said ‘Oh, no.’ So I asked them why, and
then told them I’d need to go away and
think about it.”
~ Karen Fish, American School of Bombay
Do you think critically about audience?
What do you want from audience?
• Technical feedback (i.e., pitch session with experts)
• Response or action (i.e., voter education night)
• Cultural celebration, honoring community members
Who’s the audience for “real-world” version?
• Documentary film, red carpet night
• Historical exhibit, museum
• Book release party, author chat
• Science exhibition, testimony
How can technology connect students with authentic audience?
“I’ll bet there are
3 or 4 versions
beneath this one.”
Do you allow time for feedback/revision?
Do your students
benefit from expert
What helps teachers get comfortable with
PBL? Let’s hear from Scot about PBL
ASB's Research and Development Department
explores, studies, prototypes, researches, and scales
new teaching and learning approaches, practices, and
systems that advance relevant learning in an
accelerating change environment.
Linger in the Problem Zone
Bank Your Learning
• Understand catalysts and inhibitors
• Claim your insights
• Tell your stories
Schoolwide assessment language is “a gift for kids. If
you have common rubrics, students don’t have to
figure out the rules for six different teachers.”
~Bob Lenz, CEO Envision Learning Network
“Know. Do. Reflect”
How do you build a PBL culture? Let’s hear from
Mike about CDAT and Gwinnett County.
"You need to know how what you're learning fits into
the world. This program fosters in kids how you
interact on a project, how you approach a problem,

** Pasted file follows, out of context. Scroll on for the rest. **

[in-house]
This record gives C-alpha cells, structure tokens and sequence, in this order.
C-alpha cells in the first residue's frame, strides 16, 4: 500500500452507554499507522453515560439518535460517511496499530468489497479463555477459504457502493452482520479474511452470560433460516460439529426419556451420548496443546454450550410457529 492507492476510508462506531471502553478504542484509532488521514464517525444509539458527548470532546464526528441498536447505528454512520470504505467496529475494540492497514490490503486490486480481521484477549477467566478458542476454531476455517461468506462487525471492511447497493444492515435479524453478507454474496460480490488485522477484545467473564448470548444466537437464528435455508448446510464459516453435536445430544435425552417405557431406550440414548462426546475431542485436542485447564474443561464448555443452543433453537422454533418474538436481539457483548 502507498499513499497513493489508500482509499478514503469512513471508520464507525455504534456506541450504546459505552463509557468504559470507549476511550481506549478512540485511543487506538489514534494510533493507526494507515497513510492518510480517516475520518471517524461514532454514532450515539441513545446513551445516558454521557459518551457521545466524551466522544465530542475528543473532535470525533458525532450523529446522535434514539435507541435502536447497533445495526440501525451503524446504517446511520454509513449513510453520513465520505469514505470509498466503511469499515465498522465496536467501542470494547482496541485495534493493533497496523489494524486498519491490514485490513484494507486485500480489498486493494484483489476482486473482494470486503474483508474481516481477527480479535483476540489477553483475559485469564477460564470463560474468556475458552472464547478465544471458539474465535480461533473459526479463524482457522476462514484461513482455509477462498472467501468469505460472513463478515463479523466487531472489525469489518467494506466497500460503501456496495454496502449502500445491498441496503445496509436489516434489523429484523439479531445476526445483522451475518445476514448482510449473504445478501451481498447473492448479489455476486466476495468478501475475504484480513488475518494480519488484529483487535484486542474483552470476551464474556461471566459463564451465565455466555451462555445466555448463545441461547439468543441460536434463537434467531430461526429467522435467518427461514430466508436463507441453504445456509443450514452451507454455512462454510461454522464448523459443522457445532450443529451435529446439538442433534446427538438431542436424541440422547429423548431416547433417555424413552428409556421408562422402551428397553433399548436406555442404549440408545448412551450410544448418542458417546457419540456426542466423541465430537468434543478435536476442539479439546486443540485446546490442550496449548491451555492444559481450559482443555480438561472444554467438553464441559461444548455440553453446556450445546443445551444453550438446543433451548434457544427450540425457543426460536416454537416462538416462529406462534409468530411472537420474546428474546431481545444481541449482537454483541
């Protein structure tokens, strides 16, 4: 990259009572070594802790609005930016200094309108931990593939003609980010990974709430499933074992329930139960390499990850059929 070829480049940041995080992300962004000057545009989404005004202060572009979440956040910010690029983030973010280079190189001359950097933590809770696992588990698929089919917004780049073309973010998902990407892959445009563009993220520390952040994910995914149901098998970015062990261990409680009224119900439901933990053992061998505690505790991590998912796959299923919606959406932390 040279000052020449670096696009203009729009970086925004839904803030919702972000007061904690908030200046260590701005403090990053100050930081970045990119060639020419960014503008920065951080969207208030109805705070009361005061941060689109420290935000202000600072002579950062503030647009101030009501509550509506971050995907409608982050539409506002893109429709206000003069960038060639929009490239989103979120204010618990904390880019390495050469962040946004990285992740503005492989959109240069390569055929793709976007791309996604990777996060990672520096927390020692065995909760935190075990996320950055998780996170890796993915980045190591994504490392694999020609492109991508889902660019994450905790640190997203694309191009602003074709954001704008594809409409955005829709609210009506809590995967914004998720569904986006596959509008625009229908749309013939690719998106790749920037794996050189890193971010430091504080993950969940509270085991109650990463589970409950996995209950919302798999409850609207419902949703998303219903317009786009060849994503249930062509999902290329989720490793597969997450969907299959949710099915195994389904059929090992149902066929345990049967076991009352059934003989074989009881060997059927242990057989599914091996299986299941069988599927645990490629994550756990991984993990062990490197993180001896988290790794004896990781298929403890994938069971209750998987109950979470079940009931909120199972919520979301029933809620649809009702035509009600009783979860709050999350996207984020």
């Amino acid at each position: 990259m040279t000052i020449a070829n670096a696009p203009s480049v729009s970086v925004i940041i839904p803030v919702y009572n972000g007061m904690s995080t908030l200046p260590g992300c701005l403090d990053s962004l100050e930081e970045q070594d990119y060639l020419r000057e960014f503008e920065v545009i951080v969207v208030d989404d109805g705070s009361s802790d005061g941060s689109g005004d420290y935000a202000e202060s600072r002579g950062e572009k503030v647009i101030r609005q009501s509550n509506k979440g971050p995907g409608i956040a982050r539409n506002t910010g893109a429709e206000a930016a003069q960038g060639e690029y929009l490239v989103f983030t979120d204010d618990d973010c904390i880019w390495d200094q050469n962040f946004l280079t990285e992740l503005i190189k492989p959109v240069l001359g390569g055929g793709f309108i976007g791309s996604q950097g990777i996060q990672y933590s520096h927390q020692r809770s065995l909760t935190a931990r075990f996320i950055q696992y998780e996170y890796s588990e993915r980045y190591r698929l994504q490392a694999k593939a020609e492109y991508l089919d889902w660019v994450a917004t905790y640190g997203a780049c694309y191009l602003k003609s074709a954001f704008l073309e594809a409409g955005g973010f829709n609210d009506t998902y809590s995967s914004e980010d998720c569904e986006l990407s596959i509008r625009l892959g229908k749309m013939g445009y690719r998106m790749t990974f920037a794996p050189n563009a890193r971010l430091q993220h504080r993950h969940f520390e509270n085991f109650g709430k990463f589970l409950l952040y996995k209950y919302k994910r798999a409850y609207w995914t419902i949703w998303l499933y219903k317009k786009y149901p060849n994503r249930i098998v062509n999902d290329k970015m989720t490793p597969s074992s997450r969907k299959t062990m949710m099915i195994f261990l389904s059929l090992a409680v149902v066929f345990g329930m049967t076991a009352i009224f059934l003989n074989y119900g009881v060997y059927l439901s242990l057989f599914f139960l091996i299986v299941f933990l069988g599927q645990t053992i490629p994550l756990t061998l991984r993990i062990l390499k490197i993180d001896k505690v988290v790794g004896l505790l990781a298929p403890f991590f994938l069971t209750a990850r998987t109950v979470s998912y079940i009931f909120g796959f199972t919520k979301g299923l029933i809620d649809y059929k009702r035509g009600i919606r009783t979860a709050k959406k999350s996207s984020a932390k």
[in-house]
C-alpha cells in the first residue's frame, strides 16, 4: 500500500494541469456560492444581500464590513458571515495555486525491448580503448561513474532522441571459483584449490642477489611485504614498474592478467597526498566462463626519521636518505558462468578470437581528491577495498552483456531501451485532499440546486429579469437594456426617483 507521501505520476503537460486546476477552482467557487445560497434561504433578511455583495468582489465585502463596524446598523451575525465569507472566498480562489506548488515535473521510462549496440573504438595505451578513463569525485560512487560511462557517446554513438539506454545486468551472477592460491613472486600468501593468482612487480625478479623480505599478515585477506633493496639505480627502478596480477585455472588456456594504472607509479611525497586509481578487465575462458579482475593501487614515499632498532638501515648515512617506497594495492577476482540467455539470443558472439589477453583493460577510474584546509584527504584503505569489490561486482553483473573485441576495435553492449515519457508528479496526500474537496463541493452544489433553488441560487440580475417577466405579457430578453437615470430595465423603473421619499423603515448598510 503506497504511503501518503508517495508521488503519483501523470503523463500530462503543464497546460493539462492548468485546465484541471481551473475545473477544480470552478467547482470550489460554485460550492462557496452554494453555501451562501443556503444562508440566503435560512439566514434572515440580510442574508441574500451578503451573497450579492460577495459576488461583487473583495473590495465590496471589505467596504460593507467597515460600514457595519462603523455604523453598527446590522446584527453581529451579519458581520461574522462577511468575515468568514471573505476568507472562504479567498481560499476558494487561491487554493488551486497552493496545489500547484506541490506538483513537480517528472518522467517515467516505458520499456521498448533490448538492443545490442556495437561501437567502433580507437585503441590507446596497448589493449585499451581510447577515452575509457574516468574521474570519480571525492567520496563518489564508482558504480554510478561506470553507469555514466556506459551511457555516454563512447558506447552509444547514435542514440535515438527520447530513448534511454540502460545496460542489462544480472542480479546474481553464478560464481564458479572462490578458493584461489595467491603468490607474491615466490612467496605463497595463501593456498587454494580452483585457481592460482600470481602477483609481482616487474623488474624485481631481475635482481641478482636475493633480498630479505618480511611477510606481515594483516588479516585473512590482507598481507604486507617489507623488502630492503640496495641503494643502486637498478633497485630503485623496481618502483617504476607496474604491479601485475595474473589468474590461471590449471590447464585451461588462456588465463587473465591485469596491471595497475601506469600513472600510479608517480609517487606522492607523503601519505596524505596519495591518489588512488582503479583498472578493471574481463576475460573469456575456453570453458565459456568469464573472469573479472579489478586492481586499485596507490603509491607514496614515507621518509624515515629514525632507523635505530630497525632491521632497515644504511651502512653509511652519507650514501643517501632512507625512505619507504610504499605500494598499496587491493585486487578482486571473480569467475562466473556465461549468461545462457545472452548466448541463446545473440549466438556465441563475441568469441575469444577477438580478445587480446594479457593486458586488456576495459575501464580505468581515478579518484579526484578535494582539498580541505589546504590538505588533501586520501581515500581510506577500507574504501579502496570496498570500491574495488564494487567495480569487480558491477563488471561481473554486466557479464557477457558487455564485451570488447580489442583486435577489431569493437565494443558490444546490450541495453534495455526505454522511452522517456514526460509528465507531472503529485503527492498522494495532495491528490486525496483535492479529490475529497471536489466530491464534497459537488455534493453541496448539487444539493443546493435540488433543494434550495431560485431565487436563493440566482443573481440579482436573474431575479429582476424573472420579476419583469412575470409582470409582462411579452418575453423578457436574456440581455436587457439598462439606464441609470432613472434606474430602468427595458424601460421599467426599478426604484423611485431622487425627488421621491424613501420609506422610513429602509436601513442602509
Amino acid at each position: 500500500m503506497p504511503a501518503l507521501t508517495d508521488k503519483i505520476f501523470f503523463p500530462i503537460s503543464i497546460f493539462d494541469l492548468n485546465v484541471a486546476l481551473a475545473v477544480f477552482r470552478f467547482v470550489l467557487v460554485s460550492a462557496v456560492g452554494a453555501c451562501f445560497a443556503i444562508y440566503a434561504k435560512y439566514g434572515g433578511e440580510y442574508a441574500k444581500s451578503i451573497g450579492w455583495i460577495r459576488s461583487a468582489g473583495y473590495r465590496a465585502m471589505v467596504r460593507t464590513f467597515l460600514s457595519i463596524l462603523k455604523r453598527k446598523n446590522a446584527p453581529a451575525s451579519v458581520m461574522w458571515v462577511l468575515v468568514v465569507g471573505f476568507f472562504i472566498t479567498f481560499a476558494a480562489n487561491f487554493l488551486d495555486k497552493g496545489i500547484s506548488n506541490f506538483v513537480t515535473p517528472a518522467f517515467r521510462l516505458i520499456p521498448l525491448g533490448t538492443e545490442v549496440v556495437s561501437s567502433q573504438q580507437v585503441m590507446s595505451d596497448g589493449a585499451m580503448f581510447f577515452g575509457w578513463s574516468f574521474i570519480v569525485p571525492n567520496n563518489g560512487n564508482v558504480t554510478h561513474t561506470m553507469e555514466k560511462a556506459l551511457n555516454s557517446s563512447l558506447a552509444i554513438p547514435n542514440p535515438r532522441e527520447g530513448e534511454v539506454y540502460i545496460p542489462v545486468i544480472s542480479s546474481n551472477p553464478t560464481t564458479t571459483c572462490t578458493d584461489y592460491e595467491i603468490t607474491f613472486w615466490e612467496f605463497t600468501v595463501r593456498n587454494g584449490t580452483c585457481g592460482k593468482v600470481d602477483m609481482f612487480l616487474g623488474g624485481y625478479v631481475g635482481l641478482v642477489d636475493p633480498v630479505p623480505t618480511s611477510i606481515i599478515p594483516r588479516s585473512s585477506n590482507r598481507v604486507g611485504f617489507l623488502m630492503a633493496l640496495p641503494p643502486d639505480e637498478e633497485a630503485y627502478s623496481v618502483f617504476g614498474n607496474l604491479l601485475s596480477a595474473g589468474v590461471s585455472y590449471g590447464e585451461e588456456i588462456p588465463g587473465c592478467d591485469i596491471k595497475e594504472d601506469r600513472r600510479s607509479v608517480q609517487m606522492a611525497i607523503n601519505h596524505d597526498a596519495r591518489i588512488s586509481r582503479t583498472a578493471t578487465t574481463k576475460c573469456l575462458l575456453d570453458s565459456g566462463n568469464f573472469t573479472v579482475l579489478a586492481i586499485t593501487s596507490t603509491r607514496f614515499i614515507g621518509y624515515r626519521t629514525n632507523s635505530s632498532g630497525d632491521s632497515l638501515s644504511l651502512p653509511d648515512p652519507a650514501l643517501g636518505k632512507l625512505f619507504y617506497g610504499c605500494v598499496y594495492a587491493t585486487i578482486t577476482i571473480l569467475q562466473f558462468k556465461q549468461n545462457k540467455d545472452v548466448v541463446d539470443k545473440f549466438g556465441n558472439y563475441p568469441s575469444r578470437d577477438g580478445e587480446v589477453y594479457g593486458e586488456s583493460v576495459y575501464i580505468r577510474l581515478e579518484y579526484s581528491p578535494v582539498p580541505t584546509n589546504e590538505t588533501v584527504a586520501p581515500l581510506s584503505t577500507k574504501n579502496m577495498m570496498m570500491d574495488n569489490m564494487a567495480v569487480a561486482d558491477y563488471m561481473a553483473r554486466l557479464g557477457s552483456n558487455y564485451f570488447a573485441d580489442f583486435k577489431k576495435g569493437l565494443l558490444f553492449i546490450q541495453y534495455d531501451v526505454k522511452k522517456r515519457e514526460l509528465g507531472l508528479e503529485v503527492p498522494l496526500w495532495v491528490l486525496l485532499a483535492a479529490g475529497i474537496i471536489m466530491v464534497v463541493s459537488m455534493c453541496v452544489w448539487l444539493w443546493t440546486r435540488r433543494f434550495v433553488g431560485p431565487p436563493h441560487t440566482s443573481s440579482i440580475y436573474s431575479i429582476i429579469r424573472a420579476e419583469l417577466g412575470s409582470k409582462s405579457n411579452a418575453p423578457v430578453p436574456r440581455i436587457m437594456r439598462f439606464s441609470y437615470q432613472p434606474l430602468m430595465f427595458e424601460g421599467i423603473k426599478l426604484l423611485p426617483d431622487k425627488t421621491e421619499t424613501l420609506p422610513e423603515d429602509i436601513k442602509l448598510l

how you look at knowledge as integral to experience.”
~CDAT Adviser Blake Lewin
Which tools and strategies
help you and your
students reflect on
learning across the arc of
Tweet your response:
Or add to Padlet:
Think about it…
“If someone proposed combining measures of height,
weight, diet, and exercise into a single number or mark
to represent a person's physical condition, we would
consider it laughable. How could the combination of
such diverse measures yield anything meaningful? Yet
every day, teachers combine aspects of students'
achievement, attitude, responsibility, effort, and
behavior into a single grade that's recorded on a report
card—and no one questions it.”
~Tom Guskey, “Five Obstacles to Grading Reform,” Educational
How do you assess for….
Tools to help you assess product...
Student products answer
the driving question (and
mastery of Civics):
How might we improve
the process of applying
for U.S. Citizenship?
Tools to help you assess process...
• Uses techniques such as
brainstorming and mind
mapping to generate
several original ideas for
• Carefully evaluates the
quality of ideas
• Selects the best idea to
shape into a product
Tools to help you assess progress...
Where will you go next?
(Don’t forget post-project reflection.)
Let’s Cross Paths
Scot Hoffman: @bombayscot
Mike Reilly: @cdatlhs
#pblchat Tuesdays, 5-6 p.m. Pacific
Google Doc with links from today: tinyurl.com/pzjclg3